So, I had a meltdown today.
Less than a full month into the school year, and I went into full meltdown mode.
I’m fairly certain I repeated “I can’t do this” more times than I can count on two hands. I felt my heart palpitate. I started breathing a little harder. I kept saying over and over that there was absolutely NO way I could make it through this school year alive.
4 different preps, 3 different grade levels, kids from very bottom to the very top, grades on grades, all the extras of “teaching”, trainings, bi-weekly meetings …”I just can’t do this.”
And as I’m sitting here typing this, I see the sign in my room that I have kids read aloud to me multiple times a day–“We can do hard things.”
I preach to my kids on the daily. I preach about my expectations. I preach about how we are the example in all instances. We are the example when walking down the hallway. We are the example when we are completing our work to the best of our ability. We are the example when things get tough, and we keep pushing through it. I preach how no matter how hard a task is, YOU CAN DO IT.
But in those few moments, I truly felt as though teaching was no longer my calling.
That this year would be my last.
That the joy of teaching had been sucked right out of me.
And then, I walked into my classroom.
The kids were ready to get going. 2nd period flew on by, and 3rd period walked in. Kids I’ve had THREE years in a row. Kids who have seen me during good times and bad. They’ve seen me teach at my best and probably my worst.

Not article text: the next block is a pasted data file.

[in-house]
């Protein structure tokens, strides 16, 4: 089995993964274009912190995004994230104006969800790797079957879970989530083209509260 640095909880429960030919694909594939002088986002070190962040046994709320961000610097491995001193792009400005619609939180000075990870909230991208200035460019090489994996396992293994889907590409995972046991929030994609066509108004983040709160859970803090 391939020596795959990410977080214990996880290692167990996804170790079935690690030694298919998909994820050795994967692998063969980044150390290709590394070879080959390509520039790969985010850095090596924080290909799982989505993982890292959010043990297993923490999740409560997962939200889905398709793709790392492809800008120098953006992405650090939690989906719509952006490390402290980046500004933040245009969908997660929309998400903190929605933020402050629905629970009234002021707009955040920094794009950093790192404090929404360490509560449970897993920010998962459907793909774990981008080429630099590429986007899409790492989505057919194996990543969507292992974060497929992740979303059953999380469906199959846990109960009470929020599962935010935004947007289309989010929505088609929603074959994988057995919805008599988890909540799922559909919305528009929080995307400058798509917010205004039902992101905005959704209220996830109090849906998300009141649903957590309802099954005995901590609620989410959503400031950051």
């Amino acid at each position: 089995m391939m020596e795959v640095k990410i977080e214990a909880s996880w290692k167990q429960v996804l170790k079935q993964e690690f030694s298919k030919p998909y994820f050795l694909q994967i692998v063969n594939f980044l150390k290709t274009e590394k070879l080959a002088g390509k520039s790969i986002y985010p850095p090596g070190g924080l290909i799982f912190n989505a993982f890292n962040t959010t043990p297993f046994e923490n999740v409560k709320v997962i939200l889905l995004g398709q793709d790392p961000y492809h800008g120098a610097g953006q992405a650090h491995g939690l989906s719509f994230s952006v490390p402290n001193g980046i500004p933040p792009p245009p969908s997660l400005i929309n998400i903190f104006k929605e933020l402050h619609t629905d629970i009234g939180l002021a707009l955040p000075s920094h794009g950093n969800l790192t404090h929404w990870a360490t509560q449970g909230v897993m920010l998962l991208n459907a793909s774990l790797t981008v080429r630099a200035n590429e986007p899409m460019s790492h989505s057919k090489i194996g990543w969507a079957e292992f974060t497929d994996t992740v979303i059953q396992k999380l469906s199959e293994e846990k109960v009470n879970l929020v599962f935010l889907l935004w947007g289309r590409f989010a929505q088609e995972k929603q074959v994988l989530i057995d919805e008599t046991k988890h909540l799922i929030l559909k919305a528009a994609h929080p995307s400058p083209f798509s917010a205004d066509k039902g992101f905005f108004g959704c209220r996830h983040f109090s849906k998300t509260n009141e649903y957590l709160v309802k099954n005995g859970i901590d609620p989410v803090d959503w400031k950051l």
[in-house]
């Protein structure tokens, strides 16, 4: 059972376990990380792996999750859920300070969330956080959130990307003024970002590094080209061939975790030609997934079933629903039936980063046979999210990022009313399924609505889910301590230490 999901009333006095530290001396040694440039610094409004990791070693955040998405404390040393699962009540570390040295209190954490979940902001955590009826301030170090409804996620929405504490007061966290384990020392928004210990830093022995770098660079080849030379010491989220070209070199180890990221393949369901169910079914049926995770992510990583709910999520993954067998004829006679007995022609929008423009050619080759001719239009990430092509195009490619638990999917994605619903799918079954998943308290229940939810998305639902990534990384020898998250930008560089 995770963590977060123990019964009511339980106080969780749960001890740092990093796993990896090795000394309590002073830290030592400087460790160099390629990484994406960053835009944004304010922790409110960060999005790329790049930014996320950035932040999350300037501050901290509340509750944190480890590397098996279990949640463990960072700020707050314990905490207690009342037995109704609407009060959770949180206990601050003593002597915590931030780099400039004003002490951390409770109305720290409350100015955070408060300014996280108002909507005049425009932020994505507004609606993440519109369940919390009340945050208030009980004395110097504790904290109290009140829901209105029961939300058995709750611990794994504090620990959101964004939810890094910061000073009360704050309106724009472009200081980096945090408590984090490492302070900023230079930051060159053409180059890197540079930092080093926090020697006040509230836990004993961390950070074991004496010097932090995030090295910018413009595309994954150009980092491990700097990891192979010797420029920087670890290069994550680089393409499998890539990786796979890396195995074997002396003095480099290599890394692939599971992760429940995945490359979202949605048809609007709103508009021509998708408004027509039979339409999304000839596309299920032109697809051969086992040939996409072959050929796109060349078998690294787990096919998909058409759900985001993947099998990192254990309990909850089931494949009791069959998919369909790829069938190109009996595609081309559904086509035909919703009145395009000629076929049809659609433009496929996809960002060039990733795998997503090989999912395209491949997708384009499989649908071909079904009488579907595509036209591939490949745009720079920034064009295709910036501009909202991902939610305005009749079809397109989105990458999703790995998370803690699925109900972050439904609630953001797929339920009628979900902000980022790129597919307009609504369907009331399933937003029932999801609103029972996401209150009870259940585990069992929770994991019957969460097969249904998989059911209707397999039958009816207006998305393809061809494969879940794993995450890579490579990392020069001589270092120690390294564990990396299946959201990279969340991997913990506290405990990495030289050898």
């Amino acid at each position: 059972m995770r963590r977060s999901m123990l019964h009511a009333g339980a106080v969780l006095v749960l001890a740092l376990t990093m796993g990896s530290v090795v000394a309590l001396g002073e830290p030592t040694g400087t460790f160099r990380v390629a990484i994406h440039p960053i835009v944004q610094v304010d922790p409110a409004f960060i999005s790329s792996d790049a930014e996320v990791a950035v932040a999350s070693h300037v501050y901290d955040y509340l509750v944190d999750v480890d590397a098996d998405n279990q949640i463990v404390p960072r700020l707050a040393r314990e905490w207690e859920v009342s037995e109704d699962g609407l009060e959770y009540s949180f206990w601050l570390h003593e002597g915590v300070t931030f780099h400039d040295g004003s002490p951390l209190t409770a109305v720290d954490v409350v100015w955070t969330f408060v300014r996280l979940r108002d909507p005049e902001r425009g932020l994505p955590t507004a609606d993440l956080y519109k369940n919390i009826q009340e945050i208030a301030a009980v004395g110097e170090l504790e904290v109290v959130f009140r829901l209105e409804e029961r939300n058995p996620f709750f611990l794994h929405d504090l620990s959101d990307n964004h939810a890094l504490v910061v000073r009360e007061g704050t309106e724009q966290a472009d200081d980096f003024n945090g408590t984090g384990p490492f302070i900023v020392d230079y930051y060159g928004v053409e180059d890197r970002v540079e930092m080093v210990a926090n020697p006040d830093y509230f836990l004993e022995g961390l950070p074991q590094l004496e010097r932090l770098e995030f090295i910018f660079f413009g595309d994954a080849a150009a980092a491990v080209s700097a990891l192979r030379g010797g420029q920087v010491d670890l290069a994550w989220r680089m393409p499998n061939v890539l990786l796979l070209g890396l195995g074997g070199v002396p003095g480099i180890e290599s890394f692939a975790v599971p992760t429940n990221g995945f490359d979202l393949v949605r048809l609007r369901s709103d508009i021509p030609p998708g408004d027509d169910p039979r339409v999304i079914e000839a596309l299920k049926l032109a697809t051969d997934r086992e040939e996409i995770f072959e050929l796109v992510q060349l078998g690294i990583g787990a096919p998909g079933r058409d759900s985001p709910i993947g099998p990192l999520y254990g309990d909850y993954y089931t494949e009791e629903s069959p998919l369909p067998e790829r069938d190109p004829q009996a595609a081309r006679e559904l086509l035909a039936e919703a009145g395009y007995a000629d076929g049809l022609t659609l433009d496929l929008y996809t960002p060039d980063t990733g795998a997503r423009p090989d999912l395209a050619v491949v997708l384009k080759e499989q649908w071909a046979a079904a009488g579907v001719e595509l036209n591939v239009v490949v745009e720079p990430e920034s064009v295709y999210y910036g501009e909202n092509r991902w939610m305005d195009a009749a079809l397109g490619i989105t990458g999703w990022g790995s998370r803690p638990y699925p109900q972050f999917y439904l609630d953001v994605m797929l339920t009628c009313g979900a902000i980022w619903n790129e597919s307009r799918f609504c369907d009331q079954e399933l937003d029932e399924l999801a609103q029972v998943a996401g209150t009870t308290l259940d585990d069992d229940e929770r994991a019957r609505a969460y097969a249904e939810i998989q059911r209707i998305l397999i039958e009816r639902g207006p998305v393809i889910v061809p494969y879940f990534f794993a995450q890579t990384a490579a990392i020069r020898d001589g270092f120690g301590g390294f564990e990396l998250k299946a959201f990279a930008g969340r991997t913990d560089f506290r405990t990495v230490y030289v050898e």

Without knowing the struggle I had earlier in the day, a conversation somehow gets started…
“You know, you’re the first kind of teacher like YOU in this generation. You’re loud, but you expect a lot from us. “
And another girl chimes in…
“Everyone tells me I’m going to be a “Ms. Bal” teacher when I grow up. That’s a good thing.”
And another girl, who I had as a 7th grader and is now a senior , pipes up…
“Ms. Bal is the reason I want to be a teacher.”
And I suddenly had a smile on my face.
The stress from earlier didn’t matter. The worry and anxiety from the morning had gone away. I had a smile on my face.
And it hit me. Yeah, getting in grades in a timely matter is important. Sure, the trainings and meetings and amount of paperwork is always going to be there. The stress probably isn’t going to go away soon, and I’ll have to make due.
…but it’s the kids that matter.
What matters more than any of the other things I’m worried about is the KIDS realizing I make a difference. The kids realizing I care. The kids realizing that no matter what, I’m going to push them and push them until they believe they can do “it”, & I’ll be there to push them back up when they fall.
So as I’m still at school at 5 PM on a Tuesday trying to gather up stacks of paperwork to take home, say a prayer for me. Keep me in your thoughts. Send me your good juju. Pray that I constantly remember that I am in it FOR THE KIDS.
Because in the grand scheme of things, nothing and no one else can or will ever be as important as the kids.
PS-For the second time since school started, the sign at the top has been set on my desk by a colleague, and how true it rings. “Difficult roads often lead to beautiful destinations.”